Do you have a photo with a background color you don’t like? We’re here to show you the step-by-step process of how to change background color in Photoshop.
It takes some patience, but it’s so easy to do. So let’s get started!
Step 1: Choose Your Photo
The quality of your finished image depends on the amount of time you spend on the process.
If it’s your first time to change background color in Photoshop, choose an image with sharp edges and a clean background. This will be easier to work with than a more complex composition.
Here are some things to avoid when you are new to isolating a subject to change the background color:
- Hair that’s loose, frizzy, spiked or not smooth;
- Subjects with detailed edges;
- Anything with edges not in focus;
- Motion blur;
- A background that blends with the subject.
Step 2: Create Two Layers
Open your photo in Photoshop and make a duplicate layer (Ctrl or Cmd +J). Then turn off the original layer.
Make a solid layer by clicking the ‘Create New Fill or Adjustment Layer’ icon in the ‘Layers Panel’.
Choose ‘Solid Color’ from the top.
Pick a color close to the background you will use, or choose white.
Step 3: Select the Subject
Click on the ‘Quick Selection‘ tool in the ‘Tools Panel’. Then click on the option ‘Select Subject’. It’s in the top bar above the image.
If the edges of your selection aren’t sharp, Photoshop will let you know that it cannot find a prominent subject. If you see this, try other tools such as the ‘Magic Wand‘ or ‘Object Selection’ tool.
Step 4: Clean up the Edges
Unless your subject is super sharp, the resulting selection will not be perfect. So the next step is to polish it.
Keep the ‘Quick Selection’ tool selected. And click on the ‘Select and Mask’ option box above your photo. Doing this opens a new window where you can begin to refine your selection.
Use the ‘Refine Edge‘ brush to include edges that blend too much with the background.
To help you see the effect of this brush, select either ‘Overlay’ or ‘On White’. These options are in the ‘View’ panel on the right side of your screen.
You can adjust the opacity to a point where you can see the effect of the brush as you use it.
Here is an example showing the ‘Overlay’ option from the view panel at 50% opacity.
Work your way around the edge in a clockwise direction to make sure you cover the whole outline.
You can control the size of this brush by using the [ and ] keys. You can also control the effect better by using the ‘Radius’, ‘Smooth’, ‘Feather’, and ‘Contrast’ sliders. These are on the panel at the right of your photo.
Experiment with these controls. You’ll find the best balance for the different areas of the image. They will have a varied effect depending on the detail of your photo.
Once you are happy with your selection, switch the ‘View’ to ‘Black and White’. Without the distraction of color, you can better see how your edges look.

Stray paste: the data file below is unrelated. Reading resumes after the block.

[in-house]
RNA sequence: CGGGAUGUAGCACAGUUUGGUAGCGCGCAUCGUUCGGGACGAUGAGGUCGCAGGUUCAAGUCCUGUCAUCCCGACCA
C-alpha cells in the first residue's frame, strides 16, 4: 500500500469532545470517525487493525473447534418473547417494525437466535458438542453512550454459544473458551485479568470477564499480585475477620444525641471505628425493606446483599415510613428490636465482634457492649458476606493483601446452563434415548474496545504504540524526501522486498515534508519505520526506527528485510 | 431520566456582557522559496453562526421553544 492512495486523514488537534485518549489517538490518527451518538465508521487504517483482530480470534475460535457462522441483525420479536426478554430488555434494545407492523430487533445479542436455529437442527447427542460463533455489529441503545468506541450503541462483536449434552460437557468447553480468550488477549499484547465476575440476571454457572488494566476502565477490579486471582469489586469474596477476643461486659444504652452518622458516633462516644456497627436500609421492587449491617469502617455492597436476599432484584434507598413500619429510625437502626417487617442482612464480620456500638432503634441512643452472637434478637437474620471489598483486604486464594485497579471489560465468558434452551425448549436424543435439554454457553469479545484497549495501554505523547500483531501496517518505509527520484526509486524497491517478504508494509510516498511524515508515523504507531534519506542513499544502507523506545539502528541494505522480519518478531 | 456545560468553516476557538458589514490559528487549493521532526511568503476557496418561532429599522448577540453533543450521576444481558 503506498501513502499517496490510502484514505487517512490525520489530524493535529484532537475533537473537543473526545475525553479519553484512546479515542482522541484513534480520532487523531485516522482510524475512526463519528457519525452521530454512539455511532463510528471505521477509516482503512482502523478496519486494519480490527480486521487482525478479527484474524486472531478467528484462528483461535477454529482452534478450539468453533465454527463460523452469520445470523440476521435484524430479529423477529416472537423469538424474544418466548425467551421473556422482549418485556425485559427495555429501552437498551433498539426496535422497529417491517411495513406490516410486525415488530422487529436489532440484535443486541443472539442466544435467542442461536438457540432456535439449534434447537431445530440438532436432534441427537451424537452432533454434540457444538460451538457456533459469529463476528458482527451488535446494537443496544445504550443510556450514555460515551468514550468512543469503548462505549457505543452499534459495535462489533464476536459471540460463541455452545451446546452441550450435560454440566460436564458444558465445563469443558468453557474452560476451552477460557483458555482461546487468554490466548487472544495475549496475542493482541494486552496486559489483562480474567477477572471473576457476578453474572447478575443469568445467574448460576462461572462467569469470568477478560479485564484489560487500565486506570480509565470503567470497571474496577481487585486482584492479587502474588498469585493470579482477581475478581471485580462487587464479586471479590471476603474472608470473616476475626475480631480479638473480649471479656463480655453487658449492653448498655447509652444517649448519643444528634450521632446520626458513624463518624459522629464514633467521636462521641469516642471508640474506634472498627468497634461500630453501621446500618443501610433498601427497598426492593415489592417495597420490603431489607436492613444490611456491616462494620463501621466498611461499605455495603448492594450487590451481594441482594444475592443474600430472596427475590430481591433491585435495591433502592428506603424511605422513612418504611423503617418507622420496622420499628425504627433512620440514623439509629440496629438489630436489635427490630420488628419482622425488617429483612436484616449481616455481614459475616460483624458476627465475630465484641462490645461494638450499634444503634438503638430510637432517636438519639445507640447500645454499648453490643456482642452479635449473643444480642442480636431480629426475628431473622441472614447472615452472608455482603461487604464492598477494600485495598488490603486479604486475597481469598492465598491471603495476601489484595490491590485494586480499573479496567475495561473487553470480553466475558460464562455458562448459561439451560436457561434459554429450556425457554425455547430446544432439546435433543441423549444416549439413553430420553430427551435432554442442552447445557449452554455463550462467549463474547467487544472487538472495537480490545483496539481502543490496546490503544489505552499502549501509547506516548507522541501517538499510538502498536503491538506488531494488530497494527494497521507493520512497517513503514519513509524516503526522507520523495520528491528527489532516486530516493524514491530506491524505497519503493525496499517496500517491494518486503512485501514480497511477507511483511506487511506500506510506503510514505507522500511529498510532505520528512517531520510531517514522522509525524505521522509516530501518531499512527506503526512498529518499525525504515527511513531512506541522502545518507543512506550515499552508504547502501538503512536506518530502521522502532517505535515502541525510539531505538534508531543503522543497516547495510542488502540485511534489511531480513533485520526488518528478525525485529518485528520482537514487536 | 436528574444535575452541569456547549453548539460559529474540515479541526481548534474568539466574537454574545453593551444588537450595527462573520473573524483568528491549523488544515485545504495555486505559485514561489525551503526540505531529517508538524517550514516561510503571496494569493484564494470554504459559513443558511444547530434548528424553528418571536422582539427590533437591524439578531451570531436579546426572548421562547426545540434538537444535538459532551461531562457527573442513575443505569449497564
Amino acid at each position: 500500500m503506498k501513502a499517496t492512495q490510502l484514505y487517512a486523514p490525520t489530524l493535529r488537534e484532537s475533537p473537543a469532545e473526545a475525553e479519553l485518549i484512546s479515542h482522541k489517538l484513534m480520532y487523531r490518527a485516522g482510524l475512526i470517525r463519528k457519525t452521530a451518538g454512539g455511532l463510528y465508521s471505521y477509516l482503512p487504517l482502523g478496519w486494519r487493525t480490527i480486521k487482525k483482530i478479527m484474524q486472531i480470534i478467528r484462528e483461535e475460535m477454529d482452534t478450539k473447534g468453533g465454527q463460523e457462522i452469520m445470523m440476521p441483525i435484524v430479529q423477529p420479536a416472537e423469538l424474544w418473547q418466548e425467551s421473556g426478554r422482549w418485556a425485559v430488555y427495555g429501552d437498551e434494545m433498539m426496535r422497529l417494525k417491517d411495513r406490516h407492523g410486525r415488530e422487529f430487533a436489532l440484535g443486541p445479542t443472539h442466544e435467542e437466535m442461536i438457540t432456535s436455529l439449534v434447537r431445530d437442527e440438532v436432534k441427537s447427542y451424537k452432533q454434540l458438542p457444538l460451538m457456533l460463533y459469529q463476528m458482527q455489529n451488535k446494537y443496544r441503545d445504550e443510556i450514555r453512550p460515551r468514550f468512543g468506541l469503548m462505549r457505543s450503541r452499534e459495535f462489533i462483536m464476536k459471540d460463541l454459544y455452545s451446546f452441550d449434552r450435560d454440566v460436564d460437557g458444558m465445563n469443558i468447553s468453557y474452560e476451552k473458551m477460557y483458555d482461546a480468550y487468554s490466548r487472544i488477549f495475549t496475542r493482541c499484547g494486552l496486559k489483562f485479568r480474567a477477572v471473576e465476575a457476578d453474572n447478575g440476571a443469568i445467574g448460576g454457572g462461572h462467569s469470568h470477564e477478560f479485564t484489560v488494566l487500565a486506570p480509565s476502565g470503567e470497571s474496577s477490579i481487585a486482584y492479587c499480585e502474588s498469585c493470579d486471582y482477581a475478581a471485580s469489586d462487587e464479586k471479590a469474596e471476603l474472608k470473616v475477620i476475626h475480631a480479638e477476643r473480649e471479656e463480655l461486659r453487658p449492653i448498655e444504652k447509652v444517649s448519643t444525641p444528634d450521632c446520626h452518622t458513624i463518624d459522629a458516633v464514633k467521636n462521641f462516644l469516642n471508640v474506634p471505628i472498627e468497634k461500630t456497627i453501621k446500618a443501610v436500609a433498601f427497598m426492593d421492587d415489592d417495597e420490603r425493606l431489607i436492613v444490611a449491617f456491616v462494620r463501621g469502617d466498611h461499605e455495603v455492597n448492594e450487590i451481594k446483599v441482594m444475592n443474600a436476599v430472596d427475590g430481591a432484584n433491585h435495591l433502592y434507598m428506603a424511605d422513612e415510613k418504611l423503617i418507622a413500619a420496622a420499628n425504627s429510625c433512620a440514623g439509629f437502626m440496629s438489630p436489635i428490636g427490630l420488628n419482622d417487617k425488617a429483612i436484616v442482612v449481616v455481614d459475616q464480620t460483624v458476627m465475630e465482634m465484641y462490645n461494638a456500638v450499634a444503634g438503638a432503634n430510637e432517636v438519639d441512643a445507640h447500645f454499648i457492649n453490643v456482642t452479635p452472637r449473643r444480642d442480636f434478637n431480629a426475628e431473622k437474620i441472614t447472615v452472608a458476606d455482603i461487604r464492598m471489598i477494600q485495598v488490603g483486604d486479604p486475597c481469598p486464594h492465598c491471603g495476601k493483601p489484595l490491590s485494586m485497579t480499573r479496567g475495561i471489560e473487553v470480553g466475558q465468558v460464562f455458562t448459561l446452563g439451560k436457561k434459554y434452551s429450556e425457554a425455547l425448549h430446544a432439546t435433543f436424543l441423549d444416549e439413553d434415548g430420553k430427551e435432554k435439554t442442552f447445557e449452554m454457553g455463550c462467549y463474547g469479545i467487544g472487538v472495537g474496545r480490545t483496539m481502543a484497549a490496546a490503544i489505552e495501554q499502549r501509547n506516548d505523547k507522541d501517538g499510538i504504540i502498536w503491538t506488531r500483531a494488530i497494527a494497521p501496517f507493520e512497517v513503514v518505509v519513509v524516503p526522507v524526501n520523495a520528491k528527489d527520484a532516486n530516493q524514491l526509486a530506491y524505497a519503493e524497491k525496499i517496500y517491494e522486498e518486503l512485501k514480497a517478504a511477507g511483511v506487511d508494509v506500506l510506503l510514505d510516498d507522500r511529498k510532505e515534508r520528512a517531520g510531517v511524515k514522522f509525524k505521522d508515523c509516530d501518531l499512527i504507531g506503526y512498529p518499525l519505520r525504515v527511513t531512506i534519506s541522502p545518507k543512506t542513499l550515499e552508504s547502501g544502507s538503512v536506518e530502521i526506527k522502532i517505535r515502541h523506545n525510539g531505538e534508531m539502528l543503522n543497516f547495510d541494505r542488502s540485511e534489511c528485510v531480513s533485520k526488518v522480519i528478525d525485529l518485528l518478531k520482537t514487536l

If there are no further changes to make in the ‘Output To Box’, select ‘Layer Mask’ and click OK.
Step 5: Paint on the Layer Mask
Now you have a new mask on your layer. If you want to refine the fuzzy edges further, use the brush tool.
Set it to 50% black, and paint on your subject to erase and parts you do not wish to see. Set it to 50% white, and paint over the background, which is still visible, to erase it.
Using the brush at 50% or lower opacity gives you more precise control. Doing so helps blurred or fuzzy areas of the edges look more natural.
Step 6: Select and Isolate Your Subject
Press Ctrl or Cmd and click on the layer mask to select the subject. Now duplicate the selection to a new layer using Ctrl or Cmd + J.
Hide other layers, so you only see your isolated subject and not the background.
In this step, you can also resize your canvas if you wish. This step is helpful if you want to add some text with your photo. Or, if you’re going to make a composite with other images on the same background.
I chose to crop the image square because it looks best on Instagram. But you can try other sizes, too.
Step 7: Make a Solid Fill for Your New Background
In the Layers Panel, click on the ‘Create New Fill or Adjustment Layer’.
Select ‘Solid Color’ from the top and choose the color you want your new background to be.
Now how do I change the background color to white in Photoshop? Simply pick the color picker, choose white, and you’re good to go!
Of course, you don’t need to limit yourself to solid colors. You can try a realistic background as well.
Changing background color in Photoshop is a simple process once you get used to it. Once you isolate the subject, selecting the background color is as easy as clicking on the color picker.
Practice this method as much as you can — you’ll find it useful, especially on social media.
And don’t forget to show us your results in the comments section!
Want to learn more about post-processing techniques? Check out our course Effortless Editing with Lightroom next!
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